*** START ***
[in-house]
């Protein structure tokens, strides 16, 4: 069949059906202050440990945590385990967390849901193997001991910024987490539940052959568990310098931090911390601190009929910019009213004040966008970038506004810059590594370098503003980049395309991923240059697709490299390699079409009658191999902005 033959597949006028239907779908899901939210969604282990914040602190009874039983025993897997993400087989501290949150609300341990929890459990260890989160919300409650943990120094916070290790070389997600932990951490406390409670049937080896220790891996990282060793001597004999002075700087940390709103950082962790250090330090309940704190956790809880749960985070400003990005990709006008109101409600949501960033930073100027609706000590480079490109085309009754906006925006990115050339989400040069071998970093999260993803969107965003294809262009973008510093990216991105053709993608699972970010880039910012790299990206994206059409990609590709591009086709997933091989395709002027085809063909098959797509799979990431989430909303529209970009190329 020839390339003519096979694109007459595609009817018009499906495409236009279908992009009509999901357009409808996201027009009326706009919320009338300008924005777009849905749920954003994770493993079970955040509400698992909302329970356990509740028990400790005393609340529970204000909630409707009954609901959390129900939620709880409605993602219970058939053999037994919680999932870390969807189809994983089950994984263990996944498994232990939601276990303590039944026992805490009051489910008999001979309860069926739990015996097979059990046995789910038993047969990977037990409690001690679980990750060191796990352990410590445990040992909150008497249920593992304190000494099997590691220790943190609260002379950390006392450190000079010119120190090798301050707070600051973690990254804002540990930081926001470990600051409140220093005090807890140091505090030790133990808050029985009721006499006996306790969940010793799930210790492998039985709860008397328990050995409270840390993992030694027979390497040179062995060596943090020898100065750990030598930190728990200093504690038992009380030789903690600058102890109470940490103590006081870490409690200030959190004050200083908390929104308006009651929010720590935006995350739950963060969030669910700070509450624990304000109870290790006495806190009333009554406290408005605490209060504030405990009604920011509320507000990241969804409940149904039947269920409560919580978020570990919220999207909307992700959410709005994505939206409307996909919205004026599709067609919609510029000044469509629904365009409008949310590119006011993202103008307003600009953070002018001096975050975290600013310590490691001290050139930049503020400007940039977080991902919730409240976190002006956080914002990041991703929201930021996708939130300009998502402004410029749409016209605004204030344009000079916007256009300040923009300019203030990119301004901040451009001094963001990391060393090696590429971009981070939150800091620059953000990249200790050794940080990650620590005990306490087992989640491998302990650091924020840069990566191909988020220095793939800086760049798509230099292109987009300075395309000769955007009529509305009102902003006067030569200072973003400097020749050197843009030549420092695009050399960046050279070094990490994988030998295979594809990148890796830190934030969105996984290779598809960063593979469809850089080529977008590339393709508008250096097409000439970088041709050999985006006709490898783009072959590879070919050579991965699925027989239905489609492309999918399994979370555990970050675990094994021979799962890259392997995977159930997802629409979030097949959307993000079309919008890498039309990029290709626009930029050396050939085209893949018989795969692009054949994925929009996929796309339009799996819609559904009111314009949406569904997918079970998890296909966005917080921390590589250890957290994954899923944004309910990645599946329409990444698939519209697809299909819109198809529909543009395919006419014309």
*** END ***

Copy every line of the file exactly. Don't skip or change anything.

[in-house]
């Protein structure tokens, strides 16, 4: 069949059906202050440990945590385990967390849901193997001991910024987490539940052959568990310098931090911390601190009929910019009213004040966008970038506004810059590594370098503003980049395309991923240059697709490299390699079409009658191999902005 033959597949006028239907779908899901939210969604282990914040602190009874039983025993897997993400087989501290949150609300341990929890459990260890989160919300409650943990120094916070290790070389997600932990951490406390409670049937080896220790891996990282060793001597004999002075700087940390709103950082962790250090330090309940704190956790809880749960985070400003990005990709006008109101409600949501960033930073100027609706000590480079490109085309009754906006925006990115050339989400040069071998970093999260993803969107965003294809262009973008510093990216991105053709993608699972970010880039910012790299990206994206059409990609590709591009086709997933091989395709002027085809063909098959797509799979990431989430909303529209970009190329 020839390339003519096979694109007459595609009817018009499906495409236009279908992009009509999901357009409808996201027009009326706009919320009338300008924005777009849905749920954003994770493993079970955040509400698992909302329970356990509740028990400790005393609340529970204000909630409707009954609901959390129900939620709880409605993602219970058939053999037994919680999932870390969807189809994983089950994984263990996944498994232990939601276990303590039944026992805490009051489910008999001979309860069926739990015996097979059990046995789910038993047969990977037990409690001690679980990750060191796990352990410590445990040992909150008497249920593992304190000494099997590691220790943190609260002379950390006392450190000079010119120190090798301050707070600051973690990254804002540990930081926001470990600051409140220093005090807890140091505090030790133990808050029985009721006499006996306790969940010793799930210790492998039985709860008397328990050995409270840390993992030694027979390497040179062995060596943090020898100065750990030598930190728990200093504690038992009380030789903690600058102890109470940490103590006081870490409690200030959190004050200083908390929104308006009651929010720590935006995350739950963060969030669910700070509450624990304000109870290790006495806190009333009554406290408005605490209060504030405990009604920011509320507000990241969804409940149904039947269920409560919580978020570990919220999207909307992700959410709005994505939206409307996909919205004026599709067609919609510029000044469509629904365009409008949310590119006011993202103008307003600009953070002018001096975050975290600013310590490691001290050139930049503020400007940039977080991902919730409240976190002006956080914002990041991703929201930021996708939130300009998502402004410029749409016209605004204030344009000079916007256009300040923009300019203030990119301004901040451009001094963001990391060393090696590429971009981070939150800091620059953000990249200790050794940080990650620590005990306490087992989640491998302990650091924020840069990566191909988020220095793939800086760049798509230099292109987009300075395309000769955007009529509305009102902003006067030569200072973003400097020749050197843009030549420092695009050399960046050279070094990490994988030998295979594809990148890796830190934030969105996984290779598809960063593979469809850089080529977008590339393709508008250096097409000439970088041709050999985006006709490898783009072959590879070919050579991965699925027989239905489609492309999918399994979370555990970050675990094994021979799962890259392997995977159930997802629409979030097949959307993000079309919008890498039309990029290709626009930029050396050939085209893949018989795969692009054949994925929009996929796309339009799996819609559904009111314009949406569904997918079970998890296909966005917080921390590589250890957290994954899923944004309910990645599946329409990444698939519209697809299909819109198809529909543009395919006419014309």